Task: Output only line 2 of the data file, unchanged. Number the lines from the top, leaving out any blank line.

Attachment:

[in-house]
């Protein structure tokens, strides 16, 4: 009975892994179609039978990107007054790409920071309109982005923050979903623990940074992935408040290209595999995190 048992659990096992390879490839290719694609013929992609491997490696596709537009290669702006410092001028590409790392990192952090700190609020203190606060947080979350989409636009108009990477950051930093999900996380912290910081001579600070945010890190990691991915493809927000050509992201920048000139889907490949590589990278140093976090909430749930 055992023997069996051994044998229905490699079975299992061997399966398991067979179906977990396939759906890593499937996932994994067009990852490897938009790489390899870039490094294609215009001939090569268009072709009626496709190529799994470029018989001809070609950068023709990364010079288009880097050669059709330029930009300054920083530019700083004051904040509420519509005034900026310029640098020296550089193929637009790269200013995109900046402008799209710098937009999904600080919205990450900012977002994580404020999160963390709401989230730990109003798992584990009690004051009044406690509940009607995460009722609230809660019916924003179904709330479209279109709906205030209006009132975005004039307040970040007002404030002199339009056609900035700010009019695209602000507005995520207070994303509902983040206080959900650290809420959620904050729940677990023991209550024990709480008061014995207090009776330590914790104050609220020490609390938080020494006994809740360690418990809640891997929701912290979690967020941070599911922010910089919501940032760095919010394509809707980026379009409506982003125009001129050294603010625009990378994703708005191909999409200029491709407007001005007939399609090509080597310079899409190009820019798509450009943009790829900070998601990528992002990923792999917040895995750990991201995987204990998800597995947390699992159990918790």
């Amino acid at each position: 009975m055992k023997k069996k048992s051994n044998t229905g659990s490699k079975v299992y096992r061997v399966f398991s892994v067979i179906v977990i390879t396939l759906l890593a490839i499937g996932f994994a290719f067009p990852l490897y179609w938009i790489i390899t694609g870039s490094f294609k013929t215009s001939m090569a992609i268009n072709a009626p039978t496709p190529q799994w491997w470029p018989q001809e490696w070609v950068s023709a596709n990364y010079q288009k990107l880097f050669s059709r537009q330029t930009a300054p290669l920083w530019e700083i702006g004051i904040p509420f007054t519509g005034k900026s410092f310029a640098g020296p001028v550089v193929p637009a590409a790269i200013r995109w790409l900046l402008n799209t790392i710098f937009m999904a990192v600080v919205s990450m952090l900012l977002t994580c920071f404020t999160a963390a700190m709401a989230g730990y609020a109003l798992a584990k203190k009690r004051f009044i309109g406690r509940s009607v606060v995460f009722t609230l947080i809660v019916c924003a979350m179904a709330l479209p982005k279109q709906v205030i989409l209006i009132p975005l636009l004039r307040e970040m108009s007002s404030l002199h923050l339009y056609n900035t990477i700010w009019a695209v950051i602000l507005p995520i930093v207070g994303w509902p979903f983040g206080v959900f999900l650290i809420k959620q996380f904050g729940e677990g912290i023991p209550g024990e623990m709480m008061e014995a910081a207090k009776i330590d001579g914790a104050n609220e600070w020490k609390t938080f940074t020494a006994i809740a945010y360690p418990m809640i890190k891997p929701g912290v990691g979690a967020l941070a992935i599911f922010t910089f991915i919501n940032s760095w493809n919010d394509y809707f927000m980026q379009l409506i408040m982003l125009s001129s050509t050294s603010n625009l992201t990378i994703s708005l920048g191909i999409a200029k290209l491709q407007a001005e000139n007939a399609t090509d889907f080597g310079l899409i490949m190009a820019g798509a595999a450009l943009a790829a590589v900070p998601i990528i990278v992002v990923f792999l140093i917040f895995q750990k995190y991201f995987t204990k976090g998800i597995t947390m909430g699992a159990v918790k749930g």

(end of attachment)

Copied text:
């Protein structure tokens, strides 16, 4: 009975892994179609039978990107007054790409920071309109982005923050979903623990940074992935408040290209595999995190 048992659990096992390879490839290719694609013929992609491997490696596709537009290669702006410092001028590409790392990192952090700190609020203190606060947080979350989409636009108009990477950051930093999900996380912290910081001579600070945010890190990691991915493809927000050509992201920048000139889907490949590589990278140093976090909430749930 055992023997069996051994044998229905490699079975299992061997399966398991067979179906977990396939759906890593499937996932994994067009990852490897938009790489390899870039490094294609215009001939090569268009072709009626496709190529799994470029018989001809070609950068023709990364010079288009880097050669059709330029930009300054920083530019700083004051904040509420519509005034900026310029640098020296550089193929637009790269200013995109900046402008799209710098937009999904600080919205990450900012977002994580404020999160963390709401989230730990109003798992584990009690004051009044406690509940009607995460009722609230809660019916924003179904709330479209279109709906205030209006009132975005004039307040970040007002404030002199339009056609900035700010009019695209602000507005995520207070994303509902983040206080959900650290809420959620904050729940677990023991209550024990709480008061014995207090009776330590914790104050609220020490609390938080020494006994809740360690418990809640891997929701912290979690967020941070599911922010910089919501940032760095919010394509809707980026379009409506982003125009001129050294603010625009990378994703708005191909999409200029491709407007001005007939399609090509080597310079899409190009820019798509450009943009790829900070998601990528992002990923792999917040895995750990991201995987204990998800597995947390699992159990918790």